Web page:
“Older men should be level-headed, dignified, prudent, sound in faith, love, and patience.”
And what characterizes the older men? These attributes are much the same as what is required of those who will serve as Elders in the church. To begin, they must be level-headed. In Greek, this is νηφάλιος (naphalios), which means to be “sober-minded, level-headed, self-controlled, or to be reasonably restrained in your conduct. The answer as to why this is important should be obvious. In Christ’s church we are to lead through service and grace, not like the gentiles do, by lording their power over those in their charge (Matthew 20:25-26). Further, as Jesus was controlled in his passions (even his anger in the Temple courts served his Father’s purpose), we too are to be controlled in our passions as we grow into the image of Christ. Our Older men should exemplify this.
They are to be dignified — σεμνός (semnos) — worthy of respect, honorable, or worthy of respect. How clearly we should see Paul’s model for the church. It is the young who are to be looking toward the old for guidance and wisdom and thus direction, not the other way around. Similarly, older men should demonstrate prudence — σώφρων (sophron) — another way of speaking of self-control and not running rashly off in this direction or that direction. It is the young that are known for their impetuousness, it is not so common with the old. And God is not impetuous.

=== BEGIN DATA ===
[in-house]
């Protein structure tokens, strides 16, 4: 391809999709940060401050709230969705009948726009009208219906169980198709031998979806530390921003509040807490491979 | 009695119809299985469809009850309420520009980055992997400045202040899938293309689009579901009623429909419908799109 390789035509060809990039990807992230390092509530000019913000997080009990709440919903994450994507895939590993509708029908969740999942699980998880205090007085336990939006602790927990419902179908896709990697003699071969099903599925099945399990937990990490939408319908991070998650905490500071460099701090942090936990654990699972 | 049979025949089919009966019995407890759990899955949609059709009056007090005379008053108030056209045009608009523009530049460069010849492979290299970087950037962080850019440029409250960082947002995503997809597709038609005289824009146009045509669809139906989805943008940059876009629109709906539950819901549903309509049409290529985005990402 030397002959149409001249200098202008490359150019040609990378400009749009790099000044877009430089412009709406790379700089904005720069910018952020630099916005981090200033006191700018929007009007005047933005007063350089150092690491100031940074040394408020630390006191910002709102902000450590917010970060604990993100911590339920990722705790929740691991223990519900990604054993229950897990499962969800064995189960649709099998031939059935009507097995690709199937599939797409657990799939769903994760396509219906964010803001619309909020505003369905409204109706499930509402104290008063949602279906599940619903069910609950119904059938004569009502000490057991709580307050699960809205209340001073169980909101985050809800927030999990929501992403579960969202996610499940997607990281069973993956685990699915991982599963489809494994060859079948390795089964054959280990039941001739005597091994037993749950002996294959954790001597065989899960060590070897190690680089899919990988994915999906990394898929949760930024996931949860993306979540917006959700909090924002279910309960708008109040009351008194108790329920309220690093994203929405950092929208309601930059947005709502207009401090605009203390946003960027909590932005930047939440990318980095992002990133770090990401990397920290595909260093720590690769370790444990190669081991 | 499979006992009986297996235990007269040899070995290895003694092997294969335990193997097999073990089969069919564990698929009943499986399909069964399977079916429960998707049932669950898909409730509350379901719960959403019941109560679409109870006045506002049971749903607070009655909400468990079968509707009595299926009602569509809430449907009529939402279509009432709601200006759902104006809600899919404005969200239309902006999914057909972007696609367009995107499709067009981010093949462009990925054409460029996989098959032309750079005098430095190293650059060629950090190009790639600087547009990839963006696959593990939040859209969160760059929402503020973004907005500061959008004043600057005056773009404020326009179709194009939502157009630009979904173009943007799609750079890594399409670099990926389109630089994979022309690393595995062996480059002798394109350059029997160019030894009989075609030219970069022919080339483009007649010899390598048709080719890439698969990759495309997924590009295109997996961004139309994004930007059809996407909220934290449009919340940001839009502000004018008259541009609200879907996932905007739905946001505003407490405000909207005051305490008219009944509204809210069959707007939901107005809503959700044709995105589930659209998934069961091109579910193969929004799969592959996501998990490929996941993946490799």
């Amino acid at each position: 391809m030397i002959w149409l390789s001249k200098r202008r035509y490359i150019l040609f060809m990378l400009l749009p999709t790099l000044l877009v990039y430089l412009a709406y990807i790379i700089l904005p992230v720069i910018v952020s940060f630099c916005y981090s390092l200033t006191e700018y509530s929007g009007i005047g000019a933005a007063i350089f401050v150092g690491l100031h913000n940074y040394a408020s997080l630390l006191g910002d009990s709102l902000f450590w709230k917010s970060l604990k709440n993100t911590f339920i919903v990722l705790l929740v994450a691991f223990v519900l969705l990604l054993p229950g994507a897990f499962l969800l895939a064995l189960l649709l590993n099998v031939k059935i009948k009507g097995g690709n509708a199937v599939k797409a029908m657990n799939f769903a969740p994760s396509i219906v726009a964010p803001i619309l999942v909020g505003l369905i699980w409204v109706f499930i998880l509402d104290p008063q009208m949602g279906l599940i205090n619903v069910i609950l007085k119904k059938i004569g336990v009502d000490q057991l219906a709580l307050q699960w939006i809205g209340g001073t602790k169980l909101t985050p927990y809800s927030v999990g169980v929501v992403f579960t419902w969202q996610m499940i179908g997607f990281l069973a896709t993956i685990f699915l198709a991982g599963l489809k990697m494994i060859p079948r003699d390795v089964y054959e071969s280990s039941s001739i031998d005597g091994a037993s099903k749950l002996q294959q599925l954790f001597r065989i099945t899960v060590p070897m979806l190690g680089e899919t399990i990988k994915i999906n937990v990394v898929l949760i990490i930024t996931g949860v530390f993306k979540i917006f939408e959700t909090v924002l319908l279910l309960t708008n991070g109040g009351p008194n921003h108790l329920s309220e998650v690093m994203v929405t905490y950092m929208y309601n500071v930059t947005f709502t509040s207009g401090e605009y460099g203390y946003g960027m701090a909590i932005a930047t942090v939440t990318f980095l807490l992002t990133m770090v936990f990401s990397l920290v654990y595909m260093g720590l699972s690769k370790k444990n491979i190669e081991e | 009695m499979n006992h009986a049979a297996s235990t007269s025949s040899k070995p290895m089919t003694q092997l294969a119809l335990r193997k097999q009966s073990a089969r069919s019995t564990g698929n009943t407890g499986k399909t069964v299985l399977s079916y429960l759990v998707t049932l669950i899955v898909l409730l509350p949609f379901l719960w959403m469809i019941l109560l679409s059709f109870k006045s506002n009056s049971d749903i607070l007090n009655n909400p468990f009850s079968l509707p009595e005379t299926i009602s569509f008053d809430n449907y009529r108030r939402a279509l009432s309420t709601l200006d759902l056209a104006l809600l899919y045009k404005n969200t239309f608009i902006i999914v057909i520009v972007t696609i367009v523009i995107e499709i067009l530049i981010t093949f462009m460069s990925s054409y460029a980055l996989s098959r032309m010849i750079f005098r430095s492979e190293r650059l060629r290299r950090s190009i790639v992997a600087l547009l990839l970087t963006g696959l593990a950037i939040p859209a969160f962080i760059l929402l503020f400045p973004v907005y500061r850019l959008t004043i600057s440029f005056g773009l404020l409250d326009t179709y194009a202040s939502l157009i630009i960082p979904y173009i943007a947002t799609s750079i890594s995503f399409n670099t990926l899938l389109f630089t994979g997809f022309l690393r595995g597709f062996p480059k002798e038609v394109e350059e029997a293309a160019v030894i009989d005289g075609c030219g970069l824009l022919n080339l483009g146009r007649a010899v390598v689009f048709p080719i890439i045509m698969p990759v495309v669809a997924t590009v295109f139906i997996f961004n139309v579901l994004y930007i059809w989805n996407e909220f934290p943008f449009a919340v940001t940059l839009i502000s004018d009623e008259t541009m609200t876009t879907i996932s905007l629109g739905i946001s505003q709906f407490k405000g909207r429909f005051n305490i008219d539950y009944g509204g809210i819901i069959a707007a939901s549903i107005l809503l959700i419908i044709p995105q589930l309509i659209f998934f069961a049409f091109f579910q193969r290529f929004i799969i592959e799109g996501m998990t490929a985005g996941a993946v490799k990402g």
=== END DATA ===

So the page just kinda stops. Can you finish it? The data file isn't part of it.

In addition, these men are to be sound in faith, love, and patience. Soundness — ὑγιαίνω (huhiaino) — deals with being accurate, correct, and not in error. How does this apply to faith, love, and patience? Their faith must be grounded in Jesus Christ, their love must be expressed first to God and then to man, and their patience with men (and God’s timing for the answer of prayers) must be unshakable. This is a model of Christian maturity toward which all of the church should be striving to emulate.